"But the nature of his permissive decree is this: He resolves to allow or permit some creature free-agent freely and certainly to do the thing decreed without compulsion from God's power. To this class of actions belong all the indifferent, and especially all the sinful, deeds of natural men, and all those final results where such persons throw away their own salvation by their own disobedience. In all these results God does not himself do the thing, nor help to do it, but intentionally lets it be done. Does one ask how then a permissive decree can have entire certainty? The answer is, because God knows that men's natural disposition certainly prompts them to evil; for instance, I know it is the nature of lambs to eat grass. If I intentionally leave open the gate between the fold and the pasture I know that the grass will be eaten, and I intend to allow it just as clearly as if I had myself driven them upon the pasture" (R.L. Dabney, The Five Points Of Calvinism, pp. 49-50).
God's power is MUCH GREATER than force or compulsion, Dabney. It is a very MIGHTY POWER that is being exerted and demonstrated here in Jeremiah 51:20-23 (similar demonstrations of power are witnessed in Isaiah 10:5-15 and Romans 9:17-24):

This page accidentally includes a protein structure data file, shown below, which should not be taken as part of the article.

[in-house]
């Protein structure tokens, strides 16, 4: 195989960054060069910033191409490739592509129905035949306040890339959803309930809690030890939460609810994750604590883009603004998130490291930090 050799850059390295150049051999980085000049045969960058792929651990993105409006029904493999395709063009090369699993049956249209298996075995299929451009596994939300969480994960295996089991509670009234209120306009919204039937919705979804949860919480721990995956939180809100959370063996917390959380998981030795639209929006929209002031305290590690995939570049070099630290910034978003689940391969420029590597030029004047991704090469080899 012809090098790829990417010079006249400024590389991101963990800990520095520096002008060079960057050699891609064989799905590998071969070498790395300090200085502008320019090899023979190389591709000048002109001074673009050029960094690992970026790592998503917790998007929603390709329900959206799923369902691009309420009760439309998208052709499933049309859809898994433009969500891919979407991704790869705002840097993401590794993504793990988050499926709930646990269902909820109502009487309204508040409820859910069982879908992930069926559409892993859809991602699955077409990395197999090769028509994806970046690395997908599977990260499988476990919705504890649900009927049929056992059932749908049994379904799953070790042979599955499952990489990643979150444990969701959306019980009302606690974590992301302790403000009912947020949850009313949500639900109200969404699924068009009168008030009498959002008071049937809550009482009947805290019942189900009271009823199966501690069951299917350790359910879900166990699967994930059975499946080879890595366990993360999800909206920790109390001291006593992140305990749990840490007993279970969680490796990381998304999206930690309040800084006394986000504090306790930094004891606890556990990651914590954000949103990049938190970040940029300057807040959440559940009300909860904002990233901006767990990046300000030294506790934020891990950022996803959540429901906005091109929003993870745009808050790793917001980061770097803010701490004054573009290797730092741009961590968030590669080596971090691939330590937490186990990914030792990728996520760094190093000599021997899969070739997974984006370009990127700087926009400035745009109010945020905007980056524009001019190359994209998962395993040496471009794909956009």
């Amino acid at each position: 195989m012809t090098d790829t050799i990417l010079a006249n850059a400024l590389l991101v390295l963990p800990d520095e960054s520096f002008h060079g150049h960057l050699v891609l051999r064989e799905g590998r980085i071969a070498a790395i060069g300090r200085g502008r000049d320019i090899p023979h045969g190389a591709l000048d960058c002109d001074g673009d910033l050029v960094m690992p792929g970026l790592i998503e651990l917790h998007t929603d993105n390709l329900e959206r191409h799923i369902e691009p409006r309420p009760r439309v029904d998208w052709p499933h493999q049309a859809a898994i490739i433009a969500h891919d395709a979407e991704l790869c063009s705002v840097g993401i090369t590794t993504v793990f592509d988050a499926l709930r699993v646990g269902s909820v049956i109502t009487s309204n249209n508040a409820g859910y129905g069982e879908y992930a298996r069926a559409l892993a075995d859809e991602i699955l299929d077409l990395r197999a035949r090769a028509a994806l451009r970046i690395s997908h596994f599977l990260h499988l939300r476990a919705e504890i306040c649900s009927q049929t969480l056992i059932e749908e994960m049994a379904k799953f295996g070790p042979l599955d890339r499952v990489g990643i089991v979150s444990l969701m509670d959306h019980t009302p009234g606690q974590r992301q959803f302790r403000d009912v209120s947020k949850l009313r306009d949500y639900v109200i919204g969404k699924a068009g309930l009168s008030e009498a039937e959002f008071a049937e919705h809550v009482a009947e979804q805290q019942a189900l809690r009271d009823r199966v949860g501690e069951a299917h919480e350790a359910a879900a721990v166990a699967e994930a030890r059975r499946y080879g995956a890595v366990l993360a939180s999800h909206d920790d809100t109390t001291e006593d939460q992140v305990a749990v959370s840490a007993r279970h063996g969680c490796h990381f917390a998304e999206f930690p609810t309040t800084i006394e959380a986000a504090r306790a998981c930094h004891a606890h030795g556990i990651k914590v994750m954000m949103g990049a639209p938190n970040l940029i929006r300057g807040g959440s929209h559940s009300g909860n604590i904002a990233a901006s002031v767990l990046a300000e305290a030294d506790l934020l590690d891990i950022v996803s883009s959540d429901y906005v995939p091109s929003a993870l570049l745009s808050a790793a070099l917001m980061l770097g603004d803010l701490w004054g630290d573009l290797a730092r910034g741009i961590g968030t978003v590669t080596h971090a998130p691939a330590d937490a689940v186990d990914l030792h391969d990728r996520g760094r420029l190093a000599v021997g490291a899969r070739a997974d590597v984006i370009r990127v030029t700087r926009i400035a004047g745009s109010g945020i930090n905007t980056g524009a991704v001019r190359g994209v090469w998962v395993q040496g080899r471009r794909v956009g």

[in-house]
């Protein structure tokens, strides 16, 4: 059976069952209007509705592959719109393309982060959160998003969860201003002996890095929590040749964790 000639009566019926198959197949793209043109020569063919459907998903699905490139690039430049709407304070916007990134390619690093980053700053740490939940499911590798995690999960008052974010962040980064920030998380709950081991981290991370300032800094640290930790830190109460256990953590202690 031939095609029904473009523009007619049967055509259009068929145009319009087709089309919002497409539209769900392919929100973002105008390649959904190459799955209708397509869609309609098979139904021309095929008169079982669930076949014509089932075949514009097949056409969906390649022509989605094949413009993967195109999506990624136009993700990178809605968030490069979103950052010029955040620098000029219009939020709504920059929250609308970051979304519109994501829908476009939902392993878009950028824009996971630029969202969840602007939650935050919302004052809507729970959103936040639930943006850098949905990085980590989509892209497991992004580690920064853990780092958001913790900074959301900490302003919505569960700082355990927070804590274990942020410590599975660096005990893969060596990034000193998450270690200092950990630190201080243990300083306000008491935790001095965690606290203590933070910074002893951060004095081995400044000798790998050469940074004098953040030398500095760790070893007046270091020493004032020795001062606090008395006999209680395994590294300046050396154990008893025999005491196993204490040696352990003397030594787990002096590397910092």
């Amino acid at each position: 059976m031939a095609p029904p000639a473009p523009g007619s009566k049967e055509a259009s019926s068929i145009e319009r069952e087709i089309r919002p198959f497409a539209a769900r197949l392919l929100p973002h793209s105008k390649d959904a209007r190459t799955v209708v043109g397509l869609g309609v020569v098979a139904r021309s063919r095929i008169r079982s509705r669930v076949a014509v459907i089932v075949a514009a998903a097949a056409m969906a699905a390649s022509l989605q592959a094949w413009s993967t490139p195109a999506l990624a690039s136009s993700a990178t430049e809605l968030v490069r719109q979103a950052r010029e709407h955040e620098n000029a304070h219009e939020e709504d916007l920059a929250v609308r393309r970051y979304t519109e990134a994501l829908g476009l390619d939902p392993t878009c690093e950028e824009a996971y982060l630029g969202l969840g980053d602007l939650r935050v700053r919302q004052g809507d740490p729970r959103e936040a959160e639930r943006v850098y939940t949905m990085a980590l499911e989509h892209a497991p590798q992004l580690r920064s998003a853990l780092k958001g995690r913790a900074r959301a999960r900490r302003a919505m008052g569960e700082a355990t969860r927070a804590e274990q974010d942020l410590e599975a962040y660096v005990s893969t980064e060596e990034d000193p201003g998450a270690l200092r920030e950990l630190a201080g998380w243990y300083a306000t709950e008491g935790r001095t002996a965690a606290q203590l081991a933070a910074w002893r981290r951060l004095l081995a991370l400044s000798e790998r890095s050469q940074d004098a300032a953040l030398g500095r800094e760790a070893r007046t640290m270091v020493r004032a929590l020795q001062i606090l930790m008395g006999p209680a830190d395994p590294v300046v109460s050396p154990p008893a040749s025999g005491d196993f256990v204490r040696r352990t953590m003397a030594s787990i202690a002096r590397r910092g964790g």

"You [are] My war club [and] weapons of war, for with you I will shatter nations and with you I will destroy kingdoms. And with you I will shatter the horse and his rider, and with you I will shatter the chariot and his charioteer. And I will shatter man and woman with you, and with you I will shatter old and young, and with you I will shatter the young man and the girl. And I will shatter the shepherd and his flock with you. And I will shatter the farmer and his team with you, and with you I will shatter heads and rulers" (Jeremiah 51:20-23).
Dabney speaks of " ... some creature free-agent freely and certainly to do the thing decreed without compulsion from God's power." Without compulsion from God's power. No power, Dabney? At all? What of the Scripture that says, "For this very thing I raised you up, so that I might display My power in you, and so that My name might be publicized in all the earth" (Romans 9:17)? Is this not power? Of course it is.
It is the nature and natural disposition of war clubs and weapons of war to break stuff. But contrary to Dabney, it is not their nature and natural disposition to swing and shatter things as if they lived, moved, and had their ultimate existence or being in themselves (cf. Acts 17:28; cf. Isaiah10:5-15; Jeremiah 51:20-23).